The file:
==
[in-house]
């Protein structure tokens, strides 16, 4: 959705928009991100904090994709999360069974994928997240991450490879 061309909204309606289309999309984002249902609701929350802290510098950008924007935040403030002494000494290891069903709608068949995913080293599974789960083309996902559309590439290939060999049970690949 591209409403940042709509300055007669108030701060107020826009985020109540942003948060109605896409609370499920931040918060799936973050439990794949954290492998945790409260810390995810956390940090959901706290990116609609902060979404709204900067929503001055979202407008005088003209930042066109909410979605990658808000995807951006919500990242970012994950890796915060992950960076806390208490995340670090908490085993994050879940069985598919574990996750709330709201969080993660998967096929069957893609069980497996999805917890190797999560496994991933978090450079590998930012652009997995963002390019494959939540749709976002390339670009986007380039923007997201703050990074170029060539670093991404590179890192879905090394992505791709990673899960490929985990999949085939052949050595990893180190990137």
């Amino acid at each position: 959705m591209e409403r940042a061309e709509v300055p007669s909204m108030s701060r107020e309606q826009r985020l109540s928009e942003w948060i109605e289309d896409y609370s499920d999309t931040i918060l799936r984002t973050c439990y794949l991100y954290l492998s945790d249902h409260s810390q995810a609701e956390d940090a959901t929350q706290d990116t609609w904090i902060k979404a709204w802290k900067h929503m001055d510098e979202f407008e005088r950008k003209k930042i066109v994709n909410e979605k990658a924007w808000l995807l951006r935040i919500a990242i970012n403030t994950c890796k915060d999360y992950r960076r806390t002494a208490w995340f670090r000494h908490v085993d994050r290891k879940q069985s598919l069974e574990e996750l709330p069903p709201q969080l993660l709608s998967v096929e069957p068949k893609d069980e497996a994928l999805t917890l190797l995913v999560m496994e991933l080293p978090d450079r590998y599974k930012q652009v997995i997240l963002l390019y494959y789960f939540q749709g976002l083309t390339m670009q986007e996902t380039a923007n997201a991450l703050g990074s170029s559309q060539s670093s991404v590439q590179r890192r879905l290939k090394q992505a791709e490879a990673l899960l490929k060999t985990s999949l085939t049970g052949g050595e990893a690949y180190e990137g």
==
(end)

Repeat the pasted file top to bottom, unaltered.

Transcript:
[in-house]
């Protein structure tokens, strides 16, 4: 959705928009991100904090994709999360069974994928997240991450490879 061309909204309606289309999309984002249902609701929350802290510098950008924007935040403030002494000494290891069903709608068949995913080293599974789960083309996902559309590439290939060999049970690949 591209409403940042709509300055007669108030701060107020826009985020109540942003948060109605896409609370499920931040918060799936973050439990794949954290492998945790409260810390995810956390940090959901706290990116609609902060979404709204900067929503001055979202407008005088003209930042066109909410979605990658808000995807951006919500990242970012994950890796915060992950960076806390208490995340670090908490085993994050879940069985598919574990996750709330709201969080993660998967096929069957893609069980497996999805917890190797999560496994991933978090450079590998930012652009997995963002390019494959939540749709976002390339670009986007380039923007997201703050990074170029060539670093991404590179890192879905090394992505791709990673899960490929985990999949085939052949050595990893180190990137």
């Amino acid at each position: 959705m591209e409403r940042a061309e709509v300055p007669s909204m108030s701060r107020e309606q826009r985020l109540s928009e942003w948060i109605e289309d896409y609370s499920d999309t931040i918060l799936r984002t973050c439990y794949l991100y954290l492998s945790d249902h409260s810390q995810a609701e956390d940090a959901t929350q706290d990116t609609w904090i902060k979404a709204w802290k900067h929503m001055d510098e979202f407008e005088r950008k003209k930042i066109v994709n909410e979605k990658a924007w808000l995807l951006r935040i919500a990242i970012n403030t994950c890796k915060d999360y992950r960076r806390t002494a208490w995340f670090r000494h908490v085993d994050r290891k879940q069985s598919l069974e574990e996750l709330p069903p709201q969080l993660l709608s998967v096929e069957p068949k893609d069980e497996a994928l999805t917890l190797l995913v999560m496994e991933l080293p978090d450079r590998y599974k930012q652009v997995i997240l963002l390019y494959y789960f939540q749709g976002l083309t390339m670009q986007e996902t380039a923007n997201a991450l703050g990074s170029s559309q060539s670093s991404v590439q590179r890192r879905l290939k090394q992505a791709e490879a990673l899960l490929k060999t985990s999949l085939t049970g052949g050595e990893a690949y180190e990137g």